April 5, 2002

Costa Rican candidates face apathy, each other

SAN JOSE, Costa Rica (AP) --Conducting its first presidential runoff election, Costa
Rica may make history again this weekend with a record-low voter turnout.

Abel Pacheco of the ruling Social Christian Unity Party and Rolando Araya of the
opposition National Liberation Party will face each other for the second time Sunday
after neither obtained the required 40 percent of the vote on February 3.

The problem is, not many voters seem to care.

"I will vote because it is a patriotic duty," not because of enthusiasm, said Haydee
Acevedo, 42, of San Jose.

In the February contest, 31 percent of eligible voters stayed home. Recent polls
show that up to 44 percent won't cast a ballot in the runoff.

"We're aware that voter turnout always drops somewhat in the second round, but
not to the extent that the polls show," said Oscar Fonseca, president of the Supreme
Election Tribunal. "That would really be a shame."

Political experts say much of the apathy stems from the perception that neither
candidate differs much from the other, an impression that has grown from watching
the same two main parties run the Central American country since a political coup in

Many also see the election as no contest at all. A poll published in Al Dia newspaper
Thursday showed Pacheco ahead with 59.8 percent of the vote, compared with only
40.2 percent for Araya.

The poll, which surveyed 1,800 potential voters, was conducted between March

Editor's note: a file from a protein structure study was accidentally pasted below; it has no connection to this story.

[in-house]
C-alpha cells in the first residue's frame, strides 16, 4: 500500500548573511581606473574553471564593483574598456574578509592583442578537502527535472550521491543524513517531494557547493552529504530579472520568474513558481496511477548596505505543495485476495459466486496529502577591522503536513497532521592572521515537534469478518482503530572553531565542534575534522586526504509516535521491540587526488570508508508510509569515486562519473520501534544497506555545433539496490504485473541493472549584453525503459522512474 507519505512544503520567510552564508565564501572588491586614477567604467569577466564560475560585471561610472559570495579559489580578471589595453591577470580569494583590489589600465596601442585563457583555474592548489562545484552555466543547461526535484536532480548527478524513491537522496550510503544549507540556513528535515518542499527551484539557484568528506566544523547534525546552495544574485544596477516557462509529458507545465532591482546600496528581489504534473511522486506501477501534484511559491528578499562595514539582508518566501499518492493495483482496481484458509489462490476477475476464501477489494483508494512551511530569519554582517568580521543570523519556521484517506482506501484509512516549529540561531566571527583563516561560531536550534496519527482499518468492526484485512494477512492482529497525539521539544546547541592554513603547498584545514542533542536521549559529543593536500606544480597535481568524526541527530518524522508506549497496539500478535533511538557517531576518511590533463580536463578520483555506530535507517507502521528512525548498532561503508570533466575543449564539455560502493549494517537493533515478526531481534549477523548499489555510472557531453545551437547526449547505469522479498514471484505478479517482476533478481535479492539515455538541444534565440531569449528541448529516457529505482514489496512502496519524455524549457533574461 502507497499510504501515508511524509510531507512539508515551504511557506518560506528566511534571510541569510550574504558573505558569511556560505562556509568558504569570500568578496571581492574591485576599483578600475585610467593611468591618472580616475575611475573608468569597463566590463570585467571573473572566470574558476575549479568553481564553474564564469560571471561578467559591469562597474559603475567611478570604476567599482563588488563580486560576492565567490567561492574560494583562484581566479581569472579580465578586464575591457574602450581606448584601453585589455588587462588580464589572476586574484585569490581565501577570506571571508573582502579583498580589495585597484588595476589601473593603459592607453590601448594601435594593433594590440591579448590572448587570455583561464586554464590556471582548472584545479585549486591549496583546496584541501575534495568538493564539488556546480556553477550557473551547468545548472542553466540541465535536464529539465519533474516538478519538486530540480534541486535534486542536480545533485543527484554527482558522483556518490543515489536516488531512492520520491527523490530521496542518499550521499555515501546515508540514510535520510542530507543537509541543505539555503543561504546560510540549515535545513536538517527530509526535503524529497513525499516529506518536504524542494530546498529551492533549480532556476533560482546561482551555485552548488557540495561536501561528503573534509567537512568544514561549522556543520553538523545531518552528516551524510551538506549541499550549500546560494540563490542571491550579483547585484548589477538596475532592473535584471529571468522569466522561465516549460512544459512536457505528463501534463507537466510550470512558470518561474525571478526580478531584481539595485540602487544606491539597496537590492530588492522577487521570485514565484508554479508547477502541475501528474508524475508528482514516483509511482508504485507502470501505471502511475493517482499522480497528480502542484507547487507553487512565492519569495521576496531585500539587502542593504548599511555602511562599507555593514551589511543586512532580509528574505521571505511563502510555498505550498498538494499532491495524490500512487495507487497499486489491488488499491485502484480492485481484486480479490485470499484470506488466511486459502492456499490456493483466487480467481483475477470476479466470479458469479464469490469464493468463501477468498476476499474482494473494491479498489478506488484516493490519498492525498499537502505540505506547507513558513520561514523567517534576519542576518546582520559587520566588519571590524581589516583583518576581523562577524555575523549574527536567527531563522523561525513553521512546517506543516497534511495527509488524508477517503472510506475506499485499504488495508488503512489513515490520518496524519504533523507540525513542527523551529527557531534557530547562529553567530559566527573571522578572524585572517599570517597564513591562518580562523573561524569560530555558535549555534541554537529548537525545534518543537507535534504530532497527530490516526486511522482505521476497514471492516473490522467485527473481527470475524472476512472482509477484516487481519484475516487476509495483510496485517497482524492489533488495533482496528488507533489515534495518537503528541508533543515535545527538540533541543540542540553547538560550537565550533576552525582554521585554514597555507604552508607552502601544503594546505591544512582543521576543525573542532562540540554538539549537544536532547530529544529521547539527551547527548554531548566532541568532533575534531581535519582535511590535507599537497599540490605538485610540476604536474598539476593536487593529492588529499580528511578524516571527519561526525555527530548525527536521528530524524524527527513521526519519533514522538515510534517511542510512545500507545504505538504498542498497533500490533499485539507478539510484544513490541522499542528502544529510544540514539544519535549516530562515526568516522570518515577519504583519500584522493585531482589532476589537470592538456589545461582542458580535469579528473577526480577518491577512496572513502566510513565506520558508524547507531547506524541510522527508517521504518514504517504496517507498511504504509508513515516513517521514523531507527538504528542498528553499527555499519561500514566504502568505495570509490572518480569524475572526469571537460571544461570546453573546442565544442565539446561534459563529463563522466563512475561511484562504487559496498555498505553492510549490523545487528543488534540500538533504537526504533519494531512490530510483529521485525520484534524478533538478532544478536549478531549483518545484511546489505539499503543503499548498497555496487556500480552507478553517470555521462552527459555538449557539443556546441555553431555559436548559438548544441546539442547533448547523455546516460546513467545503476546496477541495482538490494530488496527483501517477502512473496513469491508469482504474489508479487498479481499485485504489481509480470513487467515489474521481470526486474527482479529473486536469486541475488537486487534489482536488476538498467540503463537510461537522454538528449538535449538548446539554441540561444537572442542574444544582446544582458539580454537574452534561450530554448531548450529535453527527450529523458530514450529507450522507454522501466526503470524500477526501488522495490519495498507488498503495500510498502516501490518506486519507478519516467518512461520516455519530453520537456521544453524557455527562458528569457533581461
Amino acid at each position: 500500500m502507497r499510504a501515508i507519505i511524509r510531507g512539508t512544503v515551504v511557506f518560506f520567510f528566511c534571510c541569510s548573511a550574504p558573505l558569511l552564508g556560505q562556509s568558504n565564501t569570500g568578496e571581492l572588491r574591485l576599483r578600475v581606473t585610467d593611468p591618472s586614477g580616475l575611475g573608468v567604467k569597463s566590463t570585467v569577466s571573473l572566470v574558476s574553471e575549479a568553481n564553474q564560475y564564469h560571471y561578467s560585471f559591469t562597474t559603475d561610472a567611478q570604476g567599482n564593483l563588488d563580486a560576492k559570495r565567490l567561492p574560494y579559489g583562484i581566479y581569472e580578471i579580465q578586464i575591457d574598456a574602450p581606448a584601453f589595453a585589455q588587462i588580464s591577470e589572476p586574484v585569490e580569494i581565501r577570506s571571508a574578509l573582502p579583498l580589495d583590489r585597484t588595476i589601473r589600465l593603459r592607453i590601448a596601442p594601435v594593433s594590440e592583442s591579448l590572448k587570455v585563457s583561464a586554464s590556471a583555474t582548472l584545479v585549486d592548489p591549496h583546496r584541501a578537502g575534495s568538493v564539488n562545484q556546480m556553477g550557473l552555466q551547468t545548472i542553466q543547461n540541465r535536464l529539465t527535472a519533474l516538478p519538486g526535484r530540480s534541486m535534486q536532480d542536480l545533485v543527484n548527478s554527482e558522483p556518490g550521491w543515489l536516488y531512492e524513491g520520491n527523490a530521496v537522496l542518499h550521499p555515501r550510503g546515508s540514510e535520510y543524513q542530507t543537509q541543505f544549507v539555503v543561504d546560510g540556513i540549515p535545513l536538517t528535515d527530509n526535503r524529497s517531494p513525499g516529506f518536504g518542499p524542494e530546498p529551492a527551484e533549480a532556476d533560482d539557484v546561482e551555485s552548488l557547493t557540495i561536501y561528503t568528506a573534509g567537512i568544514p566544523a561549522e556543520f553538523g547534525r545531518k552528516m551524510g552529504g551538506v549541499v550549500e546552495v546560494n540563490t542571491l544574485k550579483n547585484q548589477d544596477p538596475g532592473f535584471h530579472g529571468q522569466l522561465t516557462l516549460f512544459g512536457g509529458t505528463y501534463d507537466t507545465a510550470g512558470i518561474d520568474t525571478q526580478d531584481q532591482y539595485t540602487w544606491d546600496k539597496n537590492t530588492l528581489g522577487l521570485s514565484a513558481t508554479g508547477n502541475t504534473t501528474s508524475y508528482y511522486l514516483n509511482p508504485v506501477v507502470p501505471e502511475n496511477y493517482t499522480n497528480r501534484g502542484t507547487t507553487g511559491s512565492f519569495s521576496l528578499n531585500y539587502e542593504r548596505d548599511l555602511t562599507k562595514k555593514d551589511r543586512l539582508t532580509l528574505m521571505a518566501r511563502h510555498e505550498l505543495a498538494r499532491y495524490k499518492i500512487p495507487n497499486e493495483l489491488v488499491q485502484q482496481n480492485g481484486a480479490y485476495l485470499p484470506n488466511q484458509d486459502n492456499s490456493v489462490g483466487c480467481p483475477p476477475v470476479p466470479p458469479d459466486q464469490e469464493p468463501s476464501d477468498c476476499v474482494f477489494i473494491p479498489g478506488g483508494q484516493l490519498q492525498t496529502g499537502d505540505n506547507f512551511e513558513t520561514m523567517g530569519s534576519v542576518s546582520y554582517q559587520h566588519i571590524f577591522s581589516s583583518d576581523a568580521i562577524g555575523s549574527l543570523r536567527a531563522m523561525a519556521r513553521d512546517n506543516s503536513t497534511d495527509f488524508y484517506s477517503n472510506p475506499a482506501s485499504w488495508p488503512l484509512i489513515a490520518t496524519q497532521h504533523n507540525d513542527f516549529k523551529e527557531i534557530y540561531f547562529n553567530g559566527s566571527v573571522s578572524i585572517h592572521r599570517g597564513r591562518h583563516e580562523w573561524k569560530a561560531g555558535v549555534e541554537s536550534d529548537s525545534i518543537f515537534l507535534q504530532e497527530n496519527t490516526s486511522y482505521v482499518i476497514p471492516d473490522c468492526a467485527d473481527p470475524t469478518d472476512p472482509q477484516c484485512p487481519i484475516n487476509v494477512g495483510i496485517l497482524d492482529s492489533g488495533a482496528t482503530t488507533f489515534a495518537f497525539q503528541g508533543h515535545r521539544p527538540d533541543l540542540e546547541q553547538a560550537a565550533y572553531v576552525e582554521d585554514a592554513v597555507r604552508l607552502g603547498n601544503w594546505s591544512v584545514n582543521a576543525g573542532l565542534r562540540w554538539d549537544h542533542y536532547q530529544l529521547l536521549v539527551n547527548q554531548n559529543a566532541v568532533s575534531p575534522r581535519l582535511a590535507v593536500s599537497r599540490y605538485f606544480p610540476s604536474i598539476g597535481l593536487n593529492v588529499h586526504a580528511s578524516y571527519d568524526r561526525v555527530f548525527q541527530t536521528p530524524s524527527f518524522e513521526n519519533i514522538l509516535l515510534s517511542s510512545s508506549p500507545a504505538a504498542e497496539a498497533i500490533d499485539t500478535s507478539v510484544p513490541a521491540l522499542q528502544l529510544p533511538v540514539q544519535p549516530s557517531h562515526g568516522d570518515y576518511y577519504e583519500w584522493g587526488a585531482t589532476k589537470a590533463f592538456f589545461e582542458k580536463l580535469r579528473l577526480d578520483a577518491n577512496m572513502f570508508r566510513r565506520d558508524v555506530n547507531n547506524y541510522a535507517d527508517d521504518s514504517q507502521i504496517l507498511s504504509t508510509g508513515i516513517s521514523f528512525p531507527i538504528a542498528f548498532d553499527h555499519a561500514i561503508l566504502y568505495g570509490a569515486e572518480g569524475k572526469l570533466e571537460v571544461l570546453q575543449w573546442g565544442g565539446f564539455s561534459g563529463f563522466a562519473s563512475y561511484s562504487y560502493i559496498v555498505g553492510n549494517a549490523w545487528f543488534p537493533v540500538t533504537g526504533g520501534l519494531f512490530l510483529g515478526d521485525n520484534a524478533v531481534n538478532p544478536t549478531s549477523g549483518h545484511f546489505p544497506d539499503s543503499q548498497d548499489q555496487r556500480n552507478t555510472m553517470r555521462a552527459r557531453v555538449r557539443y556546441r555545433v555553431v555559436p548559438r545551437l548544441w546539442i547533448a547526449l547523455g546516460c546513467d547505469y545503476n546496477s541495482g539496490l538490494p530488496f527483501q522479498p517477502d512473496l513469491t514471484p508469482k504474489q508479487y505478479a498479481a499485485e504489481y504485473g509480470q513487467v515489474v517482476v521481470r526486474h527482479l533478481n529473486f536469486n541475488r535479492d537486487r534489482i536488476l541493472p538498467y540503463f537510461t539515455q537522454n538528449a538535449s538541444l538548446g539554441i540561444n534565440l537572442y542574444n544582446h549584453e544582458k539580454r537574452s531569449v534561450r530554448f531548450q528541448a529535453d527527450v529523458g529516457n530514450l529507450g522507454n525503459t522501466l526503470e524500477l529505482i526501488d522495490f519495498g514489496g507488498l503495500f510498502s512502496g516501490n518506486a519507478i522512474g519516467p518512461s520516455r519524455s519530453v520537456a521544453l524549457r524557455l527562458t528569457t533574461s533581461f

23-27 and March 30-April 1. It listed a margin of error of 2.4 percentage points.

Although they say otherwise, Pacheco and Araya share similar visions for Costa
Rica, a prosperous and stable country in a region that often struggles to stay at
peace and keep poverty at bay. Both candidates oppose privatization of state-run

Pacheco, 68, a psychiatrist, also has promised to protect farmers, modify free trade
agreements, and work with a divided Congress to pass stalled government initiatives.

Araya, a 54-year-old engineer, has promised to reform the educational system,
protect the country's lush tropical forests and help farmers.

He also wants to capture a chunk of the votes that went to third-party candidate
Otton Solis of the Citizens' Action Party in February.

Solis, a former federal lawmaker who defected from the National Liberation Party,
made history by becoming the first third-party candidate ever to have a shot at the
presidency. He received 26.1 percent of the vote -- not enough for the runoff.

Solis captured the imagination of a growing middle class increasingly dissatisfied
with President Miguel Angel Rodriguez's promises to reduce the country's large
internal debt, increase foreign investment and create jobs with decent salaries.
Rodriguez is prohibited by law from seeking a second, four-year term.

Solis has said that he would not back either of his rivals, and it appears that many of
his supporters feel the same way.

"There's no one left to choose from now," said 27-year-old Jaime Cerdas, an
industrial engineer from Cartago. "The others don't convince me."

 Copyright 2002 The Associated Press.